It’s only about 20 years old, but the Baby Crawford peach is a
throwback, with all the properties of its heirloom ancestor, the
Crawford, which flourished in the Santa Clara Valley at the turn of
It’s only about 20 years old, but the Baby Crawford peach is a throwback, with all the properties of its heirloom ancestor, the Crawford, which flourished in the Santa Clara Valley at the turn of the century.
People who know about the Baby Crawford go wild for it. Andy Mariani, who named the new variety and grows it on 60 trees in his orchards in Morgan Hill, sells every last one before he’s even picked them from the tree.
But Mariani can’t make a living selling the Baby Crawford. Its trees don’t produce enough fruit for supply to ever meet demand at a decent price. The Baby Crawford doesn’t last in storage and its blond skin reveals every bump and bruise.
Like its namesake, The Crawford was beloved for its tender texture and intense flavor, but it too wasn’t commercially viable. Todd Kennedy, an agriculture attorney who used to maintain orchards in San Martin calls it “the antithesis of the peach designed to be shipped around the world.”
The Crawford is gone, and many other fruit varieties that used to flourish in the Santa Clara Valley are on the way out, too, victims of a farming industry that has cultivated generations of consumers who don’t know one kind of peach from another and expect to have any fruit they want year-round.
The valley has become something of a fruit museum, a place for people who love vanishing varieties of fruit to visit and reminisce about the way things used to be. Kennedy once grew 2,500 different varieties in his orchards. When maintaining his crops and a law practice grew too difficult, he donated his stocks to the Filoli Estate in Woodside, a property of the National Trust for Historic Preservation.
“What’s unfortunate about the fruit industry is that large corporate farms dictate what you can eat,” Mariani said. “You get to the point where you lose the diversity and variety in your foods. You’re limited to what producers have, and it’s either that or nothing.”
And the demands of corporate farming have left most shoppers picking through assortments of bland, indistinguishable fruit that’s grown in unsuitable climates.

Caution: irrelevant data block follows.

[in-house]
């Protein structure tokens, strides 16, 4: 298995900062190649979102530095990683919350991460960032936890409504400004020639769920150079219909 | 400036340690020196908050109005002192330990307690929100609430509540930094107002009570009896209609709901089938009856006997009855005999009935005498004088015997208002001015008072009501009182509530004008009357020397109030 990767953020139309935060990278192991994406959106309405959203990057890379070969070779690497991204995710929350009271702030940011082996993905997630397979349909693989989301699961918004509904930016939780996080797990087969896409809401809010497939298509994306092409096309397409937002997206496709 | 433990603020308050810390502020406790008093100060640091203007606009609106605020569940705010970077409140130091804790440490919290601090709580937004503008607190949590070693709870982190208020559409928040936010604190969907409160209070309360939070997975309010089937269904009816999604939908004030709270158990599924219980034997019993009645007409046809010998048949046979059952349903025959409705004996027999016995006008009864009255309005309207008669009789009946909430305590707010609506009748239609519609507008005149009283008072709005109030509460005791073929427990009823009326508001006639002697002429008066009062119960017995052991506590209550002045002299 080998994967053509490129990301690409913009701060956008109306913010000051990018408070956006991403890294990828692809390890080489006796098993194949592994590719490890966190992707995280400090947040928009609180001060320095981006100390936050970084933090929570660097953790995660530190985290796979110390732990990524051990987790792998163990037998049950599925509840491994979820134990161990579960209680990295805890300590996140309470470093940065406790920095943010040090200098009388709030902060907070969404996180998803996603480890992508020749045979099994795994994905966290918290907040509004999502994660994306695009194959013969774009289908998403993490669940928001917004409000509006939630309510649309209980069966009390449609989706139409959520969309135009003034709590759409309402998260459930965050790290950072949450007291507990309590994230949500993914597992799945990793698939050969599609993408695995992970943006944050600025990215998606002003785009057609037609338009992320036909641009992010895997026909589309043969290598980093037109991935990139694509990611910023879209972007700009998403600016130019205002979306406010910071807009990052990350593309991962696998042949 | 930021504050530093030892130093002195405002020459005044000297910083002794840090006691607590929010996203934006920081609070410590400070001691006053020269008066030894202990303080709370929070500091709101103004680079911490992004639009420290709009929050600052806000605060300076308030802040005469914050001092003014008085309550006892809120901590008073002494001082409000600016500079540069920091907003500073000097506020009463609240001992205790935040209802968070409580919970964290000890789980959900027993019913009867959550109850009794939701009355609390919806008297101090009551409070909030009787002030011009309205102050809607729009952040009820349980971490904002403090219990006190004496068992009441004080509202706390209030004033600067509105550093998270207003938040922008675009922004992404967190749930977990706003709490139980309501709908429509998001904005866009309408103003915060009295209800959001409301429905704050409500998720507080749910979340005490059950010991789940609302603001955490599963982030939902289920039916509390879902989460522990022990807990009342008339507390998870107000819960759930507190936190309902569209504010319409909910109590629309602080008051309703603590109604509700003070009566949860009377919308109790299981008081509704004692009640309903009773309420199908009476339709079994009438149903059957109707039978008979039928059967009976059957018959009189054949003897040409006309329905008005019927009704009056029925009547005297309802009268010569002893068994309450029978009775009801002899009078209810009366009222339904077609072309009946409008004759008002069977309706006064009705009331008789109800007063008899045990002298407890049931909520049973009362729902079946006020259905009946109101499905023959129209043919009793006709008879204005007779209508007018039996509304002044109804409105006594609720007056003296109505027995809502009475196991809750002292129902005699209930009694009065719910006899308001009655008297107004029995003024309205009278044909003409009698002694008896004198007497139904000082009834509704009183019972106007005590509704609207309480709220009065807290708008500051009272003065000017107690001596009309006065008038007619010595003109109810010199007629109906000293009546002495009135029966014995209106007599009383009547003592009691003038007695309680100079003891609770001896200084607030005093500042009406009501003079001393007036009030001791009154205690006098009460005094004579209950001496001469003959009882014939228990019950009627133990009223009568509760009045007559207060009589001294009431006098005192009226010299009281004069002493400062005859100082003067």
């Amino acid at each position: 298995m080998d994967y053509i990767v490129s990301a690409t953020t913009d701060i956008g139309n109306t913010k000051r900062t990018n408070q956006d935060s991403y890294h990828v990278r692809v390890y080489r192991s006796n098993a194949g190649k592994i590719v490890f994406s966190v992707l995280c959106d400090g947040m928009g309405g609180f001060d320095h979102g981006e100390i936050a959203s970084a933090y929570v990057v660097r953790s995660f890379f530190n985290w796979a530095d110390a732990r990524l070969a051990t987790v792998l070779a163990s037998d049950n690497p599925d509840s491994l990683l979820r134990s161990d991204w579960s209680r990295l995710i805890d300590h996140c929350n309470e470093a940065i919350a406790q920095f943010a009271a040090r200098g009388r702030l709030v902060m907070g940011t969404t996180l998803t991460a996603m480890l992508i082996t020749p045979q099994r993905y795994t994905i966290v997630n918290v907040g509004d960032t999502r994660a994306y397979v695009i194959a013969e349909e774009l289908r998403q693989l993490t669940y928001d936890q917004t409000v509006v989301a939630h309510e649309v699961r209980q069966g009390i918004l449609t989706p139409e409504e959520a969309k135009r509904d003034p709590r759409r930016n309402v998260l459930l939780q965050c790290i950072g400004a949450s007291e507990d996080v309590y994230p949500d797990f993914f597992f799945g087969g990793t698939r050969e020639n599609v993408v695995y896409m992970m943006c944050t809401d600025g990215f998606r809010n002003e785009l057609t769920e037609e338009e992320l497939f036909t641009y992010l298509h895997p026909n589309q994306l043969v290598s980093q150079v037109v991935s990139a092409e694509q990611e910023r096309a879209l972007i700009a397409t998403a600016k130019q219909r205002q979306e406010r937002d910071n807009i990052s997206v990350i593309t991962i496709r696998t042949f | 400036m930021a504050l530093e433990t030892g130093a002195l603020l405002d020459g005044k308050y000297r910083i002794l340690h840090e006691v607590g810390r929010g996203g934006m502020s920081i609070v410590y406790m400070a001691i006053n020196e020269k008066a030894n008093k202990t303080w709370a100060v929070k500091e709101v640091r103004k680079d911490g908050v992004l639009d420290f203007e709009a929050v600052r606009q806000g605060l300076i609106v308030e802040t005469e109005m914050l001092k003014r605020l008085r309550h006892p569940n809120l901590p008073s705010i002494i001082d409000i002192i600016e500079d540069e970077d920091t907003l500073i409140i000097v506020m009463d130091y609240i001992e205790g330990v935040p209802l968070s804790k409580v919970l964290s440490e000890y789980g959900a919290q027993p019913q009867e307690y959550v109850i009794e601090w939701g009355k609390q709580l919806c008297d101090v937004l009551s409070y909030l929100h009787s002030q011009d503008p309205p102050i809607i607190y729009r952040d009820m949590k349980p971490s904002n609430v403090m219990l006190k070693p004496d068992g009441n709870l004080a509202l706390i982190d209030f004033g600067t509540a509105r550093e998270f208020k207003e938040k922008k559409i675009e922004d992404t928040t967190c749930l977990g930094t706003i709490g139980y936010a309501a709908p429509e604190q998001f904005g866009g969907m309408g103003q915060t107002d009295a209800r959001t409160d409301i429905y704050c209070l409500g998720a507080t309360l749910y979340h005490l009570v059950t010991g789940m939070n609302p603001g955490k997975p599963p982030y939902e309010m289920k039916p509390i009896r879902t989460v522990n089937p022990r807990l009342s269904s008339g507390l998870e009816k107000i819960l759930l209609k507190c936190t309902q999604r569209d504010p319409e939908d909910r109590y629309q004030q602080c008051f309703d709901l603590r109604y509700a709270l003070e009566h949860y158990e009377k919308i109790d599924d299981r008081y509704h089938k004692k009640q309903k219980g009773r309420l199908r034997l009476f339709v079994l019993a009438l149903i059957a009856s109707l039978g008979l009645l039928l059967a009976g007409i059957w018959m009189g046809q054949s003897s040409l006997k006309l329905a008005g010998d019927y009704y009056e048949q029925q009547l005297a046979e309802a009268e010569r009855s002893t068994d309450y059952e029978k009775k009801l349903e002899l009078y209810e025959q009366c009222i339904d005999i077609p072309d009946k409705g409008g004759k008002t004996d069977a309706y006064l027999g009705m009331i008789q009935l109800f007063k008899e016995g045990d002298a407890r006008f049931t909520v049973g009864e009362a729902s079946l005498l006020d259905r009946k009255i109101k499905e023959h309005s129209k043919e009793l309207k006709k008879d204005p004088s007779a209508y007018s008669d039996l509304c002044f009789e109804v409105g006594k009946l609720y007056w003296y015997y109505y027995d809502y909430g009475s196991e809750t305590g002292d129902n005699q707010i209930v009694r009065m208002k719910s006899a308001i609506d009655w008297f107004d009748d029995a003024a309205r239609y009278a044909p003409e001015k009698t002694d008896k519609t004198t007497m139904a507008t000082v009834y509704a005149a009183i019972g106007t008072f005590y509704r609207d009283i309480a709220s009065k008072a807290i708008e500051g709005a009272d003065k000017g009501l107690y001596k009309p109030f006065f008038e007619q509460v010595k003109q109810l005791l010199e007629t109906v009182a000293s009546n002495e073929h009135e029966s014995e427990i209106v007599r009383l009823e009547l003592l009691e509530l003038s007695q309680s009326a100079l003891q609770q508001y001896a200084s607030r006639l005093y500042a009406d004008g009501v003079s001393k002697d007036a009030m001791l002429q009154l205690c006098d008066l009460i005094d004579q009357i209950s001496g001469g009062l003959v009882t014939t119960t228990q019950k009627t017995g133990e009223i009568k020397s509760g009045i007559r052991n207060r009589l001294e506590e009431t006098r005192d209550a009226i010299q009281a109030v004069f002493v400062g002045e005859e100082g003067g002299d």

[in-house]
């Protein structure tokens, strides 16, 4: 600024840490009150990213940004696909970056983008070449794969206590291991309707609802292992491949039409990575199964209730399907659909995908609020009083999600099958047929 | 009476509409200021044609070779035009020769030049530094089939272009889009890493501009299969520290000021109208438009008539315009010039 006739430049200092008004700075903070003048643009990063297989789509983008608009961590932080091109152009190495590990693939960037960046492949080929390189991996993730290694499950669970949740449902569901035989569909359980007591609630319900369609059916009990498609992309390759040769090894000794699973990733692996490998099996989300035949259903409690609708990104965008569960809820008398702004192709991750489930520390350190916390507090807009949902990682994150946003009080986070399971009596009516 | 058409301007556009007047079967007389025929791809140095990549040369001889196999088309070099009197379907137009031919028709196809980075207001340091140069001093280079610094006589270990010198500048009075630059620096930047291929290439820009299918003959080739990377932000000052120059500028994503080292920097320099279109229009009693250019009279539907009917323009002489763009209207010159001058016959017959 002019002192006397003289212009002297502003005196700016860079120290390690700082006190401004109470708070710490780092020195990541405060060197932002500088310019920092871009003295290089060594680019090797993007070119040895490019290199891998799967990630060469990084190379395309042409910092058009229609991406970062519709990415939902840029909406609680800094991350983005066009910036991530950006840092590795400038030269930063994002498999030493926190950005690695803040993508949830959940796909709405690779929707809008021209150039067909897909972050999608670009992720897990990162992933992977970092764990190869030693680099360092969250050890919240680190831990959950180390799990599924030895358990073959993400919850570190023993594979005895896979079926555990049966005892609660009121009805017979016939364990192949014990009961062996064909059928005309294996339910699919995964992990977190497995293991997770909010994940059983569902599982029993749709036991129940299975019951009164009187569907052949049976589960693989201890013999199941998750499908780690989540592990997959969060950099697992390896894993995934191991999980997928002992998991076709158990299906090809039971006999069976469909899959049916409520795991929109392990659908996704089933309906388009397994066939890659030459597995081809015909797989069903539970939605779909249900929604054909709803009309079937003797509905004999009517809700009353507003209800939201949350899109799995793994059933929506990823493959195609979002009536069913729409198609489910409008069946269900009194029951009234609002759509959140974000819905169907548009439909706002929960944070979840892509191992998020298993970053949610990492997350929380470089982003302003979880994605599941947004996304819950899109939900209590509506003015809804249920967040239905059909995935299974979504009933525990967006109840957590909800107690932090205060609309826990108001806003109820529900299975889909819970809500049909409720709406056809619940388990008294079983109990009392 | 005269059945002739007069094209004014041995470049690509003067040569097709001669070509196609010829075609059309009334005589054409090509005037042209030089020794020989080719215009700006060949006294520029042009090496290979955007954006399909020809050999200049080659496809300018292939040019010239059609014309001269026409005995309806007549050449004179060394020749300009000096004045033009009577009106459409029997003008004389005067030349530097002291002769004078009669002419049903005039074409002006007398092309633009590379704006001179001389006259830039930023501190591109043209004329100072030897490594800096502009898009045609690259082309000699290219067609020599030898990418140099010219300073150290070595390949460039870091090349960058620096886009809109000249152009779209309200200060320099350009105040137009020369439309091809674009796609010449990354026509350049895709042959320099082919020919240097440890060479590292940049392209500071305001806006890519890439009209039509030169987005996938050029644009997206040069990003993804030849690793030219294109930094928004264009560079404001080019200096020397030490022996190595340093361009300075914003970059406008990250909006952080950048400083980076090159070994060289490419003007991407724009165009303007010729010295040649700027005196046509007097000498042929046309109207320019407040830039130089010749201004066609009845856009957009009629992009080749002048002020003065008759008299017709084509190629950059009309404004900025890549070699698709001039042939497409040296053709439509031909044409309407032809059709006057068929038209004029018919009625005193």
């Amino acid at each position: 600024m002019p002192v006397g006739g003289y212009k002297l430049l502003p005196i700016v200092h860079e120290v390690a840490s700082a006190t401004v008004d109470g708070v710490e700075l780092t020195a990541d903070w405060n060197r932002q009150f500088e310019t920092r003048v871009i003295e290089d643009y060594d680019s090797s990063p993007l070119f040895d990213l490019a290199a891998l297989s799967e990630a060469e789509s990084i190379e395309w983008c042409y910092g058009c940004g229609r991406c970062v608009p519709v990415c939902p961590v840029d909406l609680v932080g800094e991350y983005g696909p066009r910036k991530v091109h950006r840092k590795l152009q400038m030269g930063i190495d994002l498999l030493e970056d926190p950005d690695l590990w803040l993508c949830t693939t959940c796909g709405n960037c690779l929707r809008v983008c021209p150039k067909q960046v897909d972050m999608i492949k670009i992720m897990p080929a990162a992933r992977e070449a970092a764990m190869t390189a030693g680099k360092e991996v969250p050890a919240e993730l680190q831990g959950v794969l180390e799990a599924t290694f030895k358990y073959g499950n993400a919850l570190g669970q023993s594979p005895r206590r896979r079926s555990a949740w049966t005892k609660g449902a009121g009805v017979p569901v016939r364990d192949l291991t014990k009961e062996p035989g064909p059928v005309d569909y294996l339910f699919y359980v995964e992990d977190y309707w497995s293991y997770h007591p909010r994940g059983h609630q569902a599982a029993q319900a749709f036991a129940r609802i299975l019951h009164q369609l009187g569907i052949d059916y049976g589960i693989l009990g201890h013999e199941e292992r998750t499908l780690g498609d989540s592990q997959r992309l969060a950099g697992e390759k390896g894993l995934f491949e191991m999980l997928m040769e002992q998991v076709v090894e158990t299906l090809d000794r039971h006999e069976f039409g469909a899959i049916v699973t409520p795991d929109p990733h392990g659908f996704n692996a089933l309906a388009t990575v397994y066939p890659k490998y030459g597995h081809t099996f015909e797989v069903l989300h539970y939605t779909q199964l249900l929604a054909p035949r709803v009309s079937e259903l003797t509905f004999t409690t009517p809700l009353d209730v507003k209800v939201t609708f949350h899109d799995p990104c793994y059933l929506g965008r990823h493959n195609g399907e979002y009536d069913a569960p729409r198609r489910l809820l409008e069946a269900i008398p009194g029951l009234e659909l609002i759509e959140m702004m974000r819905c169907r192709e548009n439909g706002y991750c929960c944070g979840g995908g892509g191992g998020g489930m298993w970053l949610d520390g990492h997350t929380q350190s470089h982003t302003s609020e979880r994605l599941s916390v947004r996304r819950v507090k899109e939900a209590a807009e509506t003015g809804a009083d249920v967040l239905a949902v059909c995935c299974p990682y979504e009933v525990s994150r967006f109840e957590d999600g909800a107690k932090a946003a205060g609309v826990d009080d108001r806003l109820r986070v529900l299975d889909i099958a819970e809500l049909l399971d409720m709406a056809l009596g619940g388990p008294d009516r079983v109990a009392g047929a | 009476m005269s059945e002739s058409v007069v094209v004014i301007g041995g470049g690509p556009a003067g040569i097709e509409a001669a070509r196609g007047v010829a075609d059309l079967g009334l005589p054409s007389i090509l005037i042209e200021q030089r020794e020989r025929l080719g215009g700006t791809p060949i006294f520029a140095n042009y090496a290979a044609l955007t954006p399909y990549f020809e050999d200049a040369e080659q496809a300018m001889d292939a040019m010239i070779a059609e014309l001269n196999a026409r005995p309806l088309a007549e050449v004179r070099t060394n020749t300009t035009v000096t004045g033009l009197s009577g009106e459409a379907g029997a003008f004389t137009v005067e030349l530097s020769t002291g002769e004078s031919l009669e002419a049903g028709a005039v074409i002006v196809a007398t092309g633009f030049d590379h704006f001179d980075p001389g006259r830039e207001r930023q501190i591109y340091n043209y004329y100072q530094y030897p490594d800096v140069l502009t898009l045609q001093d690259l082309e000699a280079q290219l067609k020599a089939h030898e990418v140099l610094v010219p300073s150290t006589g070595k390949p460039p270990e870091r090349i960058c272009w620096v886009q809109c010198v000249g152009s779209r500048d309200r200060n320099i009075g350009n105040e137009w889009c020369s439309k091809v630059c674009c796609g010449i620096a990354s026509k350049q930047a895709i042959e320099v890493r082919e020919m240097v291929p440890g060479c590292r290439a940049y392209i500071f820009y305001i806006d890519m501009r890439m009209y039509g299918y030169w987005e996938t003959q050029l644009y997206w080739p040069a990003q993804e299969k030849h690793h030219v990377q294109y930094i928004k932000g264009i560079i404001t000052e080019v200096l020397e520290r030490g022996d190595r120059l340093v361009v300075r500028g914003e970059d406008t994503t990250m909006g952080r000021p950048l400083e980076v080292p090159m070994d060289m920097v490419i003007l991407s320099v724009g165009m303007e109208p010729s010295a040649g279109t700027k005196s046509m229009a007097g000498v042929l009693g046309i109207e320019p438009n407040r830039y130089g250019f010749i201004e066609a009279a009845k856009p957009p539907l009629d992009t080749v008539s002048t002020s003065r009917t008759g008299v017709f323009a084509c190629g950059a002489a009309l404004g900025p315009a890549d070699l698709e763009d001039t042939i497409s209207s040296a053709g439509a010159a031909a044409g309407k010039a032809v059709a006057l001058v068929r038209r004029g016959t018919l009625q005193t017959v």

“Urbanization has displaced each fruit,” Kennedy said. “Nobody is getting optimum fruit of any kind like one that’s grown in the appropriate climate, but commercial growers aren’t growing these things for flavor.”
Commercial farmers are growing fruit for profit and shipping it all over the world. A lot of the fruit in Bay Area supermarkets, especially in the winter, comes from Chile, and in many cases has been sitting in storage for as long as six weeks. To last that long, fruit has to be picked before it’s ripe. Aside from bananas and pears, fruit doesn’t get any sweeter once it’s picked. Peaches rarely used to be red. Newer varieties are bred that way to hide bruises and imperfections.
Phil Cosentino, who founded Consentino’s Markets with a fruit stand in San Jose in 1948 said recently that it’s harder and harder to find fresh ripe fruit for his three stores.
“The majority of businesses don’t want soft fruit,” he said. “They want looks and longevity.”
The valley’s vanishing fruit heritage isn’t limited to peaches. French prunes are all but gone, now marketed to most people as dried plums. And the Blenheim apricots and royal peaches are disappearing, too.
There are a lot of reasons. The ascendancy of corporate farming in the Central Valley and Lake County; the extinction of canneries; the urbanization that’s damaging the valley’s prime growing environment. But Kennedy said that one of the biggest reason it’s harder and harder to buy great fruit is that customers don’t demand it. They’re happy eating six-week-old Chilean peaches and ancient dried Turkish apricots.
“Most people don’t know their apricots,” Kennedy said.” Those who appreciate apricots know there’s a big difference between a California Blenheim or Royal and these Turkish things.”
The Blenheim and royal apricots both originated in France and came to the United States in the mid 19th century. The apricots ripen at the same time and have similar flavors, but grow best in different climates. The royal apricot grows best with a lot of water. The Blenheim was developed in Great Britain by grafting royal seedlings with almond root stocks to make it drought-resistant.
The Blenheim is a prime drying apricot, but imports have nearly ruined the South Valley market for them. There were once about 2,000 acres of Blenheim apricots grown in the region. Today, there are only about 200 remaining.
“There’s no money in drying apricots in California,” Kennedy said. “The real issue is that there are very few people who care and know the difference.”
But Mariani is on a mission and says he is unbowed. He’ll continue to grow heritage varieties as long there’s market for them, however small it may be.
“There are enough people to warrant being in this business,” he said. “People who want old-fashioned flavors, and new flavors, and want the opportunity to pick their own favorites. There’s always a steady stream to keep the glory of the old varieties but not to the point where you can mainstream them.”